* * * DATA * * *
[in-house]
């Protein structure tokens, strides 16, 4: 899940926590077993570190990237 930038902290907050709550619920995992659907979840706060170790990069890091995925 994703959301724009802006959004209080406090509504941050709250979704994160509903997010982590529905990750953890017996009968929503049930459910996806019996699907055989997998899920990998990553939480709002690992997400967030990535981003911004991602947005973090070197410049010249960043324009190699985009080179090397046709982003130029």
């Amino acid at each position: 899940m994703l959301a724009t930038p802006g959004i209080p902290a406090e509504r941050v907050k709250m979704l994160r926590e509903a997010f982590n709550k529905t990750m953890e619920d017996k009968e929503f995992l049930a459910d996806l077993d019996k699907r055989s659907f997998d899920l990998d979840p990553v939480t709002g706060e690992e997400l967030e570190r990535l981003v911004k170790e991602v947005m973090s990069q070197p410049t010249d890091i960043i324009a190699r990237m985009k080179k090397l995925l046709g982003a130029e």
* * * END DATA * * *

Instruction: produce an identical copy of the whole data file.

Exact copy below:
[in-house]
């Protein structure tokens, strides 16, 4: 899940926590077993570190990237 930038902290907050709550619920995992659907979840706060170790990069890091995925 994703959301724009802006959004209080406090509504941050709250979704994160509903997010982590529905990750953890017996009968929503049930459910996806019996699907055989997998899920990998990553939480709002690992997400967030990535981003911004991602947005973090070197410049010249960043324009190699985009080179090397046709982003130029």
């Amino acid at each position: 899940m994703l959301a724009t930038p802006g959004i209080p902290a406090e509504r941050v907050k709250m979704l994160r926590e509903a997010f982590n709550k529905t990750m953890e619920d017996k009968e929503f995992l049930a459910d996806l077993d019996k699907r055989s659907f997998d899920l990998d979840p990553v939480t709002g706060e690992e997400l967030e570190r990535l981003v911004k170790e991602v947005m973090s990069q070197p410049t010249d890091i960043i324009a190699r990237m985009k080179k090397l995925l046709g982003a130029e």